THE VILLAGE “IDIOT”

village idiot

I asked a friend from a distant province whether they had a village idiot in their town and he said there was even three of that kind in their neighborhood!

The term is a bit brash, a bit impetuous but it is not meant to degrade a person as I used it in this essay.  It is like tagging a “black sheep” in the family; one who is different, someone likely dissimilar from the rest.  By idiocy here does not infer as negative in the sense of being stupid per se but one whose mental faculties could not elevate on the level of normalcy.  Hence, the person acts, unintended though, contrary to what is expected from the common run of men.

And there are representative persons with that category everywhere.  And they are at peace with themselves.

I have had numerous occasions to reside in various places, spend time in different communities and right there and then, I would notice persons of different characters.  And most of these persons came from good families in the neighborhood.  They may roam around like homeless street urchins, loaf around in rags and shabby habiliments, begging, dancing around, shouting even, or singing on top of their voices, but they are accepted as part of the landscape.

Their sudden absence at times makes communal life a drab.

Classic writer Migue de Cervantez even made a literary masterpiece out of this persona.  Remember the enduring saga of one Alonso Quijano who lived modestly in a village in La Mancha and was transformed into Don Quixote de la Mancha, the title of one of best piece of literature for all time?  It was a story of a village idiot.  It was a case where a person engrossed with reading too much until his brained dried up and  he began conjuring monsters to be taken down.  That began his “heroic” quest in his village and subsequently the theme of adventure behind the classic novel.

Over in the neighborhood during my youth, there was his fellow with down syndrome.  We call him Lando and he was very lovable as a playmate.  Although at times he would exhibit drastic acts like throwing his favorite sock fashioned like a soft  “chako” at those who would poke fun at him, he was generally subdued and behaved.  He knew everyone in the neighborhood by their first name, an intellectual capacity persons with down syndrome seldom exhibit.  There he was looking like a big matured fellow with a mental age of a 5 year-old boy at first glance but when engaged, he knew those around him and boy! he can beat anybody in Chess!  After all, he was the younger brother of the first Chess Grand Master in Asia, Ruben Rodriquez.

Over in the town where presently I am residing, another “village idiot” can be seen.   The fellow is “Dayok” to everyone in the municipality.  Old folks in the area aver that Dayok came from a prominent family, the old rich, until their fortune dwindled up to the last drop.  His family got the worst and it was at the time that the youthful Dayok was about to reach school age.  Stories abound how his family was shamed and literally exploited; and, it was the child who bear the brunt until sanity snapped.  The father died earlier on, actually was murdered according to folklore.  The mother , almost insane as a consequence of destitution and suffering,  was left behind to nurture the twiddling toddler.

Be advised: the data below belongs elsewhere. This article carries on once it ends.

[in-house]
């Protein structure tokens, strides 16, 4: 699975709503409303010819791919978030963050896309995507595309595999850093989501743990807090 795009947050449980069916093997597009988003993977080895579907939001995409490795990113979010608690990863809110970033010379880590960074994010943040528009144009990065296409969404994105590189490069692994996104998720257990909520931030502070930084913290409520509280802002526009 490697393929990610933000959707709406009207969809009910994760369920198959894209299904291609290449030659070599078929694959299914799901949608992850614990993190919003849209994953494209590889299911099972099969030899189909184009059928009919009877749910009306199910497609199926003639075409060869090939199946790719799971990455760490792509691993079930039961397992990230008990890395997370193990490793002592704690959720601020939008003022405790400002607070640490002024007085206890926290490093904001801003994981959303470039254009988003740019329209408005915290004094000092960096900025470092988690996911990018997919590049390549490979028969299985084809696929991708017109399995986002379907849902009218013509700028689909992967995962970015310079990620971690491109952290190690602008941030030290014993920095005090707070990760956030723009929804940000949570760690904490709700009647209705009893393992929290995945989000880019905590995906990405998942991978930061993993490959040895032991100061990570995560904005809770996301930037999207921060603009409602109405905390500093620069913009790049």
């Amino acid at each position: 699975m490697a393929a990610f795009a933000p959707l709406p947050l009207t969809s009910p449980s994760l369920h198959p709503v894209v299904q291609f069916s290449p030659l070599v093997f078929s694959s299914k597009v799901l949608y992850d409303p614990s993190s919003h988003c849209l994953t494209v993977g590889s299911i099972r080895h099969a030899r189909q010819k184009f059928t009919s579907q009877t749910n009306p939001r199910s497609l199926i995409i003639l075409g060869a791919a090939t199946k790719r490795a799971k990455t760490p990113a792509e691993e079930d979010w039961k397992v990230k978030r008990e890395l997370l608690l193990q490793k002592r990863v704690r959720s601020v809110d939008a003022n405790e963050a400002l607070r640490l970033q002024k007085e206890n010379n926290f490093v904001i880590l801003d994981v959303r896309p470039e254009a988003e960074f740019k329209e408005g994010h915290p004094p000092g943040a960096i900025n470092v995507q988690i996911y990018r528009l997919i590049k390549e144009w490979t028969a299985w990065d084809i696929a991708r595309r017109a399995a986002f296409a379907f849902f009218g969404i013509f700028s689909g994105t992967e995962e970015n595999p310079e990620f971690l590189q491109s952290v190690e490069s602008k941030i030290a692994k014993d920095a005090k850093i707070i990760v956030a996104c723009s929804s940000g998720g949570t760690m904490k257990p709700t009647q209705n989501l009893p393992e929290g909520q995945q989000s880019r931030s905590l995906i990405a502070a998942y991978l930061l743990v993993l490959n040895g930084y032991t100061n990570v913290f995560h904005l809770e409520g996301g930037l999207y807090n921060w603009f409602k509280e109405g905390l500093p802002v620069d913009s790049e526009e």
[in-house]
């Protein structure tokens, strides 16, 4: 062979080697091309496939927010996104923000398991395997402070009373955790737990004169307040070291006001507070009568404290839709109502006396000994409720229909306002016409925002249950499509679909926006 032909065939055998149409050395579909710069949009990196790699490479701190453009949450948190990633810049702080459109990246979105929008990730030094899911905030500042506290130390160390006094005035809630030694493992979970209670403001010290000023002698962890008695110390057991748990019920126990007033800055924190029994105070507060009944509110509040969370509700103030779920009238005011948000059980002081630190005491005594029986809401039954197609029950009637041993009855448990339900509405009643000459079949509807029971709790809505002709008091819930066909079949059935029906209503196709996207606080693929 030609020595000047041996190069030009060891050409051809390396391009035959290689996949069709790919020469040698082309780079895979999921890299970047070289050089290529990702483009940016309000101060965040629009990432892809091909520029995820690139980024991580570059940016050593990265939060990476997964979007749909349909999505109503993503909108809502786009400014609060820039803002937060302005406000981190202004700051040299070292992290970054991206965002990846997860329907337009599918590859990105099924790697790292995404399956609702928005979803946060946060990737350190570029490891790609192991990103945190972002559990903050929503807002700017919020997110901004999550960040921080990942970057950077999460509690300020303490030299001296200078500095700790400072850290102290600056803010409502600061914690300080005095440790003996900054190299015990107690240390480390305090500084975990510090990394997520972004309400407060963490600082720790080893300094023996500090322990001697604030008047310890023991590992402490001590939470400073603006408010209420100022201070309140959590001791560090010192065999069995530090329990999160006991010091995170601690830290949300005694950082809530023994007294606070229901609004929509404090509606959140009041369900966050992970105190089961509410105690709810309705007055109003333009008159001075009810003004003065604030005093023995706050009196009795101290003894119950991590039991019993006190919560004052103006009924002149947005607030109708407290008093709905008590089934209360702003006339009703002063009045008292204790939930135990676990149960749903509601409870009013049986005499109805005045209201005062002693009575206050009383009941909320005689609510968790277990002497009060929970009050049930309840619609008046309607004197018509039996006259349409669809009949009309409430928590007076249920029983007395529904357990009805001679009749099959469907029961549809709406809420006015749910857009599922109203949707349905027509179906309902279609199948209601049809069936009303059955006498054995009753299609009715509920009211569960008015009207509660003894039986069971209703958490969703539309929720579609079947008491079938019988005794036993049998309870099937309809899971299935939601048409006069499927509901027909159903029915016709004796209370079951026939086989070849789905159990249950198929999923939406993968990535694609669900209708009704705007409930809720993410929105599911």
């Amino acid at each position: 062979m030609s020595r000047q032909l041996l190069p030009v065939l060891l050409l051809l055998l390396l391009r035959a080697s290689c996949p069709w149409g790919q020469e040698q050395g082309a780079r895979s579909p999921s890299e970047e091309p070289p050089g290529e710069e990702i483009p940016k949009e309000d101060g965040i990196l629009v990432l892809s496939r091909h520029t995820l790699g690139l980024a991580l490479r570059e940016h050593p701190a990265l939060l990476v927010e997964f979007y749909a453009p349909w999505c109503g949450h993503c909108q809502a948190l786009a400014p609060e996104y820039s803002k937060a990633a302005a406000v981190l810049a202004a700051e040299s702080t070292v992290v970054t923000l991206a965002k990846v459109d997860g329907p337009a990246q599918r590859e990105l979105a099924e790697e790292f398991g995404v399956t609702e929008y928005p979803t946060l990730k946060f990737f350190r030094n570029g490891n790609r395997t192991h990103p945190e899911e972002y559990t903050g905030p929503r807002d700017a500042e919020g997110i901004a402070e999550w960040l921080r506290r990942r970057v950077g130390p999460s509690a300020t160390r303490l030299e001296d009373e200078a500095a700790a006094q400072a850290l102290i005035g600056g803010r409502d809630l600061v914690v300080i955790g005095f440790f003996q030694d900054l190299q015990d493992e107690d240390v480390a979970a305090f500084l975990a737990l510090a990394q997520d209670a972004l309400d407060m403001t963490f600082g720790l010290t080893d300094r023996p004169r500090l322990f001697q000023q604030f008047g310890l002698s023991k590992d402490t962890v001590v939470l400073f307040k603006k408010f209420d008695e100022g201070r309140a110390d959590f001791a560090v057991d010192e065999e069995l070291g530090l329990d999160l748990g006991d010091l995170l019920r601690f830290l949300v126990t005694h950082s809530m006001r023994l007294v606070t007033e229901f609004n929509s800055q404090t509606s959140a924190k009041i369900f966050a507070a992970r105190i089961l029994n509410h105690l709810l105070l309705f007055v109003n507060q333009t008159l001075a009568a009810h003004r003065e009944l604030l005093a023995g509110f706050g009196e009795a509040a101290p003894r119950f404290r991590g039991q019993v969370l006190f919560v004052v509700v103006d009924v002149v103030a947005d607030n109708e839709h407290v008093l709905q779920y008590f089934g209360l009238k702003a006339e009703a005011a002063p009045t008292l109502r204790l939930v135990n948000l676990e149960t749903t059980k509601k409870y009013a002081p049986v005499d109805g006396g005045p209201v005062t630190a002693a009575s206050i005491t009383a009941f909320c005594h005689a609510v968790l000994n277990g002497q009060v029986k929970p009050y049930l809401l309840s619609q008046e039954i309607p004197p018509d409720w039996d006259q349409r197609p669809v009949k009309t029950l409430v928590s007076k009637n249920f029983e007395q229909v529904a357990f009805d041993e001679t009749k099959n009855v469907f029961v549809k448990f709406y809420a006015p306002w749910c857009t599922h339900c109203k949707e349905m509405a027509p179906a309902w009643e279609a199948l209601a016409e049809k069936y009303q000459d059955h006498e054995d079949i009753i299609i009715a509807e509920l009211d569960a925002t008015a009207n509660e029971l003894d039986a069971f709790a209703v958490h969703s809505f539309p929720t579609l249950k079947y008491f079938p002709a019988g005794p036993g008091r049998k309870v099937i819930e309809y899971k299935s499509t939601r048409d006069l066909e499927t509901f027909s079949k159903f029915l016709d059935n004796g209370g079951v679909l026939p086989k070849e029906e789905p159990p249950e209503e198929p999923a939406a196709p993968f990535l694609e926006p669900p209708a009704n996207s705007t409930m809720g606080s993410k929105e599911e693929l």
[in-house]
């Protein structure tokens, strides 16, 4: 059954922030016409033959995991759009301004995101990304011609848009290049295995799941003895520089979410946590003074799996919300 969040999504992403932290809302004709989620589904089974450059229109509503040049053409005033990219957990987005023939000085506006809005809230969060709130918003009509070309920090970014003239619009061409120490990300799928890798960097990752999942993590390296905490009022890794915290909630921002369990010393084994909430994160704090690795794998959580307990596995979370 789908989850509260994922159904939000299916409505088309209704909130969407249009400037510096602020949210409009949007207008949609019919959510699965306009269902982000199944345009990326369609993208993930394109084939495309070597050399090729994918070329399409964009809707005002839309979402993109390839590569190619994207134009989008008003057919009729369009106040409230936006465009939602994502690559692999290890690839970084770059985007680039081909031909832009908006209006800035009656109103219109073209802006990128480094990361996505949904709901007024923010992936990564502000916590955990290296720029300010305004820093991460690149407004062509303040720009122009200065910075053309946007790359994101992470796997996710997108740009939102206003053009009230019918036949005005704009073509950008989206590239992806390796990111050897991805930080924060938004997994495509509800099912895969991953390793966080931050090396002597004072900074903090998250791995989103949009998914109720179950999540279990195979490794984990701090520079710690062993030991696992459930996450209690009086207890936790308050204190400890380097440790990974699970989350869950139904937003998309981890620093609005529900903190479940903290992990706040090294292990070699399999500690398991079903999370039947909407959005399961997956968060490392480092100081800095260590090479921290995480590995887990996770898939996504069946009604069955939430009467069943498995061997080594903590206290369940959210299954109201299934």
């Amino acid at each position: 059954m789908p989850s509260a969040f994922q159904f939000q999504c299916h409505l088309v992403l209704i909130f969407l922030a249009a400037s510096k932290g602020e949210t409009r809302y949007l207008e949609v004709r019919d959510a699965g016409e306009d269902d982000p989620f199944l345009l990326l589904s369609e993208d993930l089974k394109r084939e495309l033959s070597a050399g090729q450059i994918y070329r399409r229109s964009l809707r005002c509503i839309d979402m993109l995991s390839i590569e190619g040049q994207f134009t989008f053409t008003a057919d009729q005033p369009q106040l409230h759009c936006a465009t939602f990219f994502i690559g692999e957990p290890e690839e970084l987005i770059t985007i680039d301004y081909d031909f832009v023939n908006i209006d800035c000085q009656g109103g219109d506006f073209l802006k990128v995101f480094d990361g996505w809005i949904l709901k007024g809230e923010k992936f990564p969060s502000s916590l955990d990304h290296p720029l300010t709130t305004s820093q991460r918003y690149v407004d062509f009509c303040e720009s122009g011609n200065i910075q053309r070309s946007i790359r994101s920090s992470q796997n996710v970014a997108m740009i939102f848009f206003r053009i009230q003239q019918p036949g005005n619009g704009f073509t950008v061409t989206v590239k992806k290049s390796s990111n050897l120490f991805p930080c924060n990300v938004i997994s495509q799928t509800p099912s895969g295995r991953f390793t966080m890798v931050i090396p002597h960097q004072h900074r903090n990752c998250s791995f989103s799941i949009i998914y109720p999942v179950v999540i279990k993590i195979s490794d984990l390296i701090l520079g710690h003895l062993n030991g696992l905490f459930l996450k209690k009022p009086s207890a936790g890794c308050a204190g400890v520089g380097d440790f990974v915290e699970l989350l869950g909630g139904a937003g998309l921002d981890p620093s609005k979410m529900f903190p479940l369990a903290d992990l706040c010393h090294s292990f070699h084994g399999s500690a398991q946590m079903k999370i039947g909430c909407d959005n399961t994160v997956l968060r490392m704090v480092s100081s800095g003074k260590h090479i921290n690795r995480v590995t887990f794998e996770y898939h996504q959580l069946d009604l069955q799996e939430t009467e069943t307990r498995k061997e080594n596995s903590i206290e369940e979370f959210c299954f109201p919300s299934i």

Dayok grew up on the streets, begging from pedestrians and in the neighborhood.  He never saw the confines of the school.  He can be seen with his mother behind him, both bare-footed treading on seemingly in an endless bivouac.

He was a fixture in the community chapel, attending regularly the celebration of the Mass, not to pray  though but to pick up the tune of the choir.  Thereafter, he would mimic the melody in his consistent plying in the neighborhood for loose change or some morsels.  If he could not get the tune right, he would revert back to singing the “Happy birthday” song.  Like most village idiots, this fellow is a stickler when it comes to safety.  He would prod anyone to assist him when crossing a busy street!

I could only make some profiling on the personality trait of village idiots.  They seldom get into trouble.  They never experience stress and never depressed at all.  They have no aspiration and whatever challenge they would encounter, it would only amount to a simple act to remedy or respond.

They are never embarrassed.  And not conscious on what people think about them.  Their sense of reality is without depth.  Everything is simply a matter of uncomplicatedness. Like anybody else however, they could sense danger, anger and feel pain.  But their emotion stops short after it is expressed.  They have no concept of revenge or getting even.  They simply move on.

They never worry at all on what happens in the future and they have no sense of the past either as well as what would be the concerns of the present.  But that does not mean that they are not aware or conscious.  They can surprise you with their audacity and capacity for recall.  Once you are imprinted in their mind as someone who extended assistance, you are marked for life and obligated to perpetually provide them the same assistance you gave them previously.

It makes sense therefore to understand why most of them live up to a ripe old age!  They may be an unfortunate sight to behold, an image struggling for survival, an image which no one would intend to have a relationship with, an image on whose life depends upon the mercy of his environment.

But don’t look now.  They can outsmart or outlive anyone, anytime!

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About vjtesoro

A perpetual student of Corrections

Posted on November 21, 2015, in Uncategorized. Bookmark the permalink. Leave a comment.

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